[an error occurred while processing this directive]
BBC News
watch One-Minute World News
Last Updated: Tuesday, 28 August 2007, 17:52 GMT 18:52 UK
Maimed soldier 'let down' by Army
Lance Bombardier Ben Parkinson
Lance Bombardier Ben Parkinson

The mother of a soldier who lost both his legs in an explosion in Afghanistan is to challenge his "flawed" compensation award in the High Court.

Lance Bombardier Ben Parkinson, 23, was injured by a landmine in September.

The paratrooper, who will need special medical care for the rest of his life, was awarded 152,150 in compensation. His mother said he had been "let down".

The government said a review of the military compensation scheme was due to be completed within weeks.

Armed Forces Minister, Bob Ainsworth, said: "It is because of circumstances like this that the system is being reviewed and we will conduct that review as quickly as we can... to see whether or not we need to change the scheme that's in place."

'Fighting fund'

The Ministry of Defence said Mr Parkinson would also receive a guaranteed income payment for the rest of his life after he has left the Army.

He is reportedly one of the most seriously injured soldiers to survive.

Payment for injuries
Loss of legs - 115,000
Brain injury - 34,500
Fractures to arm - 2,650
Remaining 34 injuries - no payment

He lost both his legs as well as suffering a brain injury, fractures to his skull, cheekbone, nose, jaw, pelvis and vertebrae, as well as serious damage to his spleen and chest.

However, the award he received is only slightly more than half the maximum 285,000 which can be given to injured military personnel.

Diane Dernie, 49, is setting up a "fighting fund" to pay for her High Court bid.

She said: "We just can't believe that a scheme intended to care for soldiers who put themselves in such dangerous situations could be so flawed.

'Very positive'

"Any assessment of injury must look at the totality of those injuries to make a true award based on the long-term needs of the victim.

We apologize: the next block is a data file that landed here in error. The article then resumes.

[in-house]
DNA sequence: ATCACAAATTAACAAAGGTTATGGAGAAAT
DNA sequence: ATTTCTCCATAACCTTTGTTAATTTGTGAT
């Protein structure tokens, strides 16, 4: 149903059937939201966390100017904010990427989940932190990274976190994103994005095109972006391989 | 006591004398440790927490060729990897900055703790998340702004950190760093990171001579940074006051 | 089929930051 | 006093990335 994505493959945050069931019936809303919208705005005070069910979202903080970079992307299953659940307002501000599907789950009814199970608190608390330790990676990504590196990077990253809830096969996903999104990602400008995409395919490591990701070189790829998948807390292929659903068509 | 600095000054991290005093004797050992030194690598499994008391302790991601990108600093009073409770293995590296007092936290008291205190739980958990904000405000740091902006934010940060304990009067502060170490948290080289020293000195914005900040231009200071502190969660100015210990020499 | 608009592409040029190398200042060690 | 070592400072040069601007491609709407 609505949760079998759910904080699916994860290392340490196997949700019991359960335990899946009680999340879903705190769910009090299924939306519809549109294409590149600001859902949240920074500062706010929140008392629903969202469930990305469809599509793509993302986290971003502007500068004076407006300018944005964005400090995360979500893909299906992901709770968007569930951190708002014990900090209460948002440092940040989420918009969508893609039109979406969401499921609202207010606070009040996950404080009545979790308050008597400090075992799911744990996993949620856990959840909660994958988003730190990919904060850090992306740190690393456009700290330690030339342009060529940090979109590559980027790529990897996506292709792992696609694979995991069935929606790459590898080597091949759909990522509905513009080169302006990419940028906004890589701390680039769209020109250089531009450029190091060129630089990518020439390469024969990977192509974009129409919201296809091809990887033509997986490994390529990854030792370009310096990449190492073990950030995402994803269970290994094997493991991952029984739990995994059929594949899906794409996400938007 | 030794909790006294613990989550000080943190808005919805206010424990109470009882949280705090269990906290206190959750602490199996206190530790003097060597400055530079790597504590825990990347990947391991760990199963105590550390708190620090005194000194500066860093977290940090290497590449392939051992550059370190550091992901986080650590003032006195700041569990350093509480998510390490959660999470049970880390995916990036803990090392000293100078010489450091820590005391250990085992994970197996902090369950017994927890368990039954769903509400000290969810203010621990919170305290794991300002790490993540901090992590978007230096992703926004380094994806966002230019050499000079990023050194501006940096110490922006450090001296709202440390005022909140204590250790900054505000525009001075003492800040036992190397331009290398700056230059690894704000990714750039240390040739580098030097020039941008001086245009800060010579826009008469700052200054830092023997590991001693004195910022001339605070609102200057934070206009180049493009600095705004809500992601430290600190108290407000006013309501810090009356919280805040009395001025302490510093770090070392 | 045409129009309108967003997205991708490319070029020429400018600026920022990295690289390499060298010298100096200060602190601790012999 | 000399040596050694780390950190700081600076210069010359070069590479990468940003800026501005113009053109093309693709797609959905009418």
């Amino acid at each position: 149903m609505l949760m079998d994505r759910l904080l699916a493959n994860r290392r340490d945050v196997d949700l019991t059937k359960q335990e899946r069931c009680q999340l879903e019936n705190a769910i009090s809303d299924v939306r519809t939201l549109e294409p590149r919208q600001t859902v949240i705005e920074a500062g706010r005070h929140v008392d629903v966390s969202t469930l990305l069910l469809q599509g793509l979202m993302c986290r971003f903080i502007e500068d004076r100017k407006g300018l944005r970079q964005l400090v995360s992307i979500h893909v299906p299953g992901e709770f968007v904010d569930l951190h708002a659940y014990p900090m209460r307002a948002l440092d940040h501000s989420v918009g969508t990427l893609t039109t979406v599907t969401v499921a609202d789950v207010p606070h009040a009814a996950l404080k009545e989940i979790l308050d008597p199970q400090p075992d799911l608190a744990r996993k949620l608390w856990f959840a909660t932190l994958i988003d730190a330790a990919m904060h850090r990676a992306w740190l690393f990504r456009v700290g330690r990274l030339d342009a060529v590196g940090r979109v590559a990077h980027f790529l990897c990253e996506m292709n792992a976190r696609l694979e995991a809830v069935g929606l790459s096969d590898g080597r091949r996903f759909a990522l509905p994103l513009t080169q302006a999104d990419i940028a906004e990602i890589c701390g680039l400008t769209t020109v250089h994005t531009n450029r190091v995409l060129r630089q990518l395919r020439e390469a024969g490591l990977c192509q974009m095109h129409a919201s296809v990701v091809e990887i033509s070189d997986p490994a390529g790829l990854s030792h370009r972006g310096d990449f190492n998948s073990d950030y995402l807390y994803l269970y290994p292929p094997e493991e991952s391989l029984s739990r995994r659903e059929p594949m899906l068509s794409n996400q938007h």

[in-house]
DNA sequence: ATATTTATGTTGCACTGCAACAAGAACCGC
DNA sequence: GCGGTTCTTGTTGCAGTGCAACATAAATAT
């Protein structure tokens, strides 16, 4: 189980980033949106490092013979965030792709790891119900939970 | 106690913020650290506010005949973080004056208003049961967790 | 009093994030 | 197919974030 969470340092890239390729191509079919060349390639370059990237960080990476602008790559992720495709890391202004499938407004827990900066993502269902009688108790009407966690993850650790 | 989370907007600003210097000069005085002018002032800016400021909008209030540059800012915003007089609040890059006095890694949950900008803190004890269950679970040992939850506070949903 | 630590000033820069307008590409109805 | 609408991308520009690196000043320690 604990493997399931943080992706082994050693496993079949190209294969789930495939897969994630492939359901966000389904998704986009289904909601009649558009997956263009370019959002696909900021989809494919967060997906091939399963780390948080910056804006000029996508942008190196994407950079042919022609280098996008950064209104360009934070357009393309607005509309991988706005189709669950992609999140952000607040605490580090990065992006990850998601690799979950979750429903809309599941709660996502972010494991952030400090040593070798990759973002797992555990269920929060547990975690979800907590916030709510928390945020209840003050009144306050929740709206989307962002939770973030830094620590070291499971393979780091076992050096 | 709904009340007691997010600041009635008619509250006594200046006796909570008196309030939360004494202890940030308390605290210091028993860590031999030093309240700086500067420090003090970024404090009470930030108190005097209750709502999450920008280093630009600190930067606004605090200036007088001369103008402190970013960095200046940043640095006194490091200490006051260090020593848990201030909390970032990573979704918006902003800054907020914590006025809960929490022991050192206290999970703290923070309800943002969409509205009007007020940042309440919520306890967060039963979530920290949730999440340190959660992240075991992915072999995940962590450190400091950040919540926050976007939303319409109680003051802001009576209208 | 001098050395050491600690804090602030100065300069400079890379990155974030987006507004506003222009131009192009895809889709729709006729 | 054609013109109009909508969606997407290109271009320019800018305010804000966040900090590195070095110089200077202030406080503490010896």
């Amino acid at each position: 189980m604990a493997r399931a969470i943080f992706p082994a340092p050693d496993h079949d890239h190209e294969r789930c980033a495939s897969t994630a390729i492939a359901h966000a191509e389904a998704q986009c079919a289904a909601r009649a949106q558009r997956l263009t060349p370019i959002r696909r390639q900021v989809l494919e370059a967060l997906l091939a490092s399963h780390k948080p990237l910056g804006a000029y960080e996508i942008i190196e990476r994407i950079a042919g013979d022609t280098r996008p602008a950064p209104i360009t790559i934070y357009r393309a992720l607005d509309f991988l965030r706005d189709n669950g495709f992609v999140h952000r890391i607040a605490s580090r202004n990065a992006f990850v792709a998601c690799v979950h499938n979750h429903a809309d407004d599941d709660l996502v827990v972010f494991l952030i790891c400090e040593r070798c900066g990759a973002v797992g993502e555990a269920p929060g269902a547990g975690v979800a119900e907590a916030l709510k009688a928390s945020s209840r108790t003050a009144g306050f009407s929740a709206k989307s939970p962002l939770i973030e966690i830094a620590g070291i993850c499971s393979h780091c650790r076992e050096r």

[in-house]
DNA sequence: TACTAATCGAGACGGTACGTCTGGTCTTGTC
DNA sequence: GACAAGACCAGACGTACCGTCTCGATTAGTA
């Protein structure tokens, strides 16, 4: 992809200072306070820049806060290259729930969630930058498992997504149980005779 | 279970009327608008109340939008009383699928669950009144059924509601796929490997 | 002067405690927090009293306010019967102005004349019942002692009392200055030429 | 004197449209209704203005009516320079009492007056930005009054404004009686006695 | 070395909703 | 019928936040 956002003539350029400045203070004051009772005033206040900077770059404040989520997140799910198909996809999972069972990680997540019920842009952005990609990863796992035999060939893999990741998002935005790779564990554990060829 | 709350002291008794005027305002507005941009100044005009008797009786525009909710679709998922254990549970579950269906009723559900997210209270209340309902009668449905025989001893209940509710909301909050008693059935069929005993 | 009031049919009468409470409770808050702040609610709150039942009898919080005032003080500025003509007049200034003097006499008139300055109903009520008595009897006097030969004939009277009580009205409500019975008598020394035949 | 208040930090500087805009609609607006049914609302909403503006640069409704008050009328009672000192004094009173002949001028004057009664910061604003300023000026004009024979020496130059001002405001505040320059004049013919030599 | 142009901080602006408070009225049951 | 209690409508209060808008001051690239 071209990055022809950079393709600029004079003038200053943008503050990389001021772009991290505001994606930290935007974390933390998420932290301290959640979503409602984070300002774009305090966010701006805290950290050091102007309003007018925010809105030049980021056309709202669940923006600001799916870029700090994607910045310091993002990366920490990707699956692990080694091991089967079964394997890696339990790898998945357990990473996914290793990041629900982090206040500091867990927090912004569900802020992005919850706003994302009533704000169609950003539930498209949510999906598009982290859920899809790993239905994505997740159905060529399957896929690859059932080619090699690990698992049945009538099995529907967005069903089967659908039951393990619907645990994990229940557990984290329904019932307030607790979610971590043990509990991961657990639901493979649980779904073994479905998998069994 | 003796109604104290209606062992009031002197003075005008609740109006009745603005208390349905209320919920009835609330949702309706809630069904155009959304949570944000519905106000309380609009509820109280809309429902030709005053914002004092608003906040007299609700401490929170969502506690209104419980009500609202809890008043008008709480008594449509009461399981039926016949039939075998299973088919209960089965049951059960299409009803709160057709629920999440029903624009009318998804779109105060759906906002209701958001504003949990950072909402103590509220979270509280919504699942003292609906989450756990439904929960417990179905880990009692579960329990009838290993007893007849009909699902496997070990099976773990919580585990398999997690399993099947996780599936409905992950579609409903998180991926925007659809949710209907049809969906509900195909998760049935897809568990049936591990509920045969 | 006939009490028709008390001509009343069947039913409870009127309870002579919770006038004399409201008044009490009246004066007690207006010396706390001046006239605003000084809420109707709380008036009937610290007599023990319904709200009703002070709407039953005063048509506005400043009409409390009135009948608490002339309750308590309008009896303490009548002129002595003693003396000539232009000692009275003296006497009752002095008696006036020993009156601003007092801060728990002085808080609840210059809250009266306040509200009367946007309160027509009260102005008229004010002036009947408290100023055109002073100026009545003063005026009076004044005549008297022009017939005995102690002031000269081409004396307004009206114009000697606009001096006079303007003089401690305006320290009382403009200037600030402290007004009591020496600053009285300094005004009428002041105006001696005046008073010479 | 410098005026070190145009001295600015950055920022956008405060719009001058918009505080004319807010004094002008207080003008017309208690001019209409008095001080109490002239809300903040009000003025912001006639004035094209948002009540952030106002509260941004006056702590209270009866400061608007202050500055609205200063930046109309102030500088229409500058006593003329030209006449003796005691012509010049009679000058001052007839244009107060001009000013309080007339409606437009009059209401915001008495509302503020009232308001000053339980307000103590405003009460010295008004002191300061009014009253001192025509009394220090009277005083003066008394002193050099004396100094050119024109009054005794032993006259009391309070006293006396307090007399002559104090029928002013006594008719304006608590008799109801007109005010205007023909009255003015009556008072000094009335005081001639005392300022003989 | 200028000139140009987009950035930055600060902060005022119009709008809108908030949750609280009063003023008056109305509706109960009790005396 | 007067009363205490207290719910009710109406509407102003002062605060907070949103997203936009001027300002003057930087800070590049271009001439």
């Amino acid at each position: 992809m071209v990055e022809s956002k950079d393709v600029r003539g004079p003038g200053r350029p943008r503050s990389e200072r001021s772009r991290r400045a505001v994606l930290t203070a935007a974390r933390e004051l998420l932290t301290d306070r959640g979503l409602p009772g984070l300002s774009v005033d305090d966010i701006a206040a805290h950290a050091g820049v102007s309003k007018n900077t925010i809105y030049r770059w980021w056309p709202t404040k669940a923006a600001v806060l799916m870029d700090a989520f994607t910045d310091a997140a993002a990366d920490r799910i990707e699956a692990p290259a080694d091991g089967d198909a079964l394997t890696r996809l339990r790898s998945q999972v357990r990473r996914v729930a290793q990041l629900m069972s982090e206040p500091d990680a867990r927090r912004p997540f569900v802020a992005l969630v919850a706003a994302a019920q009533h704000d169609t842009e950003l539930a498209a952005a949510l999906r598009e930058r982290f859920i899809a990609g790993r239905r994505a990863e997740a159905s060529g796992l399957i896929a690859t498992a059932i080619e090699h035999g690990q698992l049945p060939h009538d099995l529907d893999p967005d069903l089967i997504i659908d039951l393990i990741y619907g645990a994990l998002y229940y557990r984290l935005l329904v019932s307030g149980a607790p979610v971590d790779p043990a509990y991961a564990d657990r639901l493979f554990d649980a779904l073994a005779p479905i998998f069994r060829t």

Diane Dernie
Mrs Dernie said the whole family felt 'let down' by the MoD

"The severity of Ben's injuries means that we need to be able to move to an adapted house to help him live as normal a life as possible."

Mrs Dearnie said her family had initially been told Ben would die from his injuries.

She said: "Ben was extremely ill, we were told that he was going to die. He was brought home directly to hospital rather than one of the specialist treatment centres because it was thought his injuries were un-survivable.

"But he has amazed everybody and he continues to improve - but he will need care for the rest of his life.

"Ben is very positive, he is very army minded and he also knows that he will always have his family behind him.

"We do try and shield him from some of the worst of our fears, but we do feel very let down."

Lump sum payment

According to Mr Parkinson's lawyers, the Armed Forces Compensation Scheme (AFCS) only considers the three "worst" injuries, which are then assessed financially against a set tariff.

Mrs Dernie said her plans for a legal challenge were being backed by a number of other injured servicemen and their families.

"We owe it to all the injured soldiers to fight for the compensation they deserve, and which will help them to live the best quality life they can expect," she said.

In a statement, the MoD said: "The Armed Forces Compensation Scheme has made a lump sum payment to Ben Parkinson and will make additional monthly tax-free payments when he leaves service.

"The sum total of these could exceed 1m over his lifetime."

The background to Ben Parkinson's case

The BBC is not responsible for the content of external internet sites

Has China's housing bubble burst?
How the world's oldest clove tree defied an empire
Why Royal Ballet principal Sergei Polunin quit


Americas Africa Europe Middle East South Asia Asia Pacific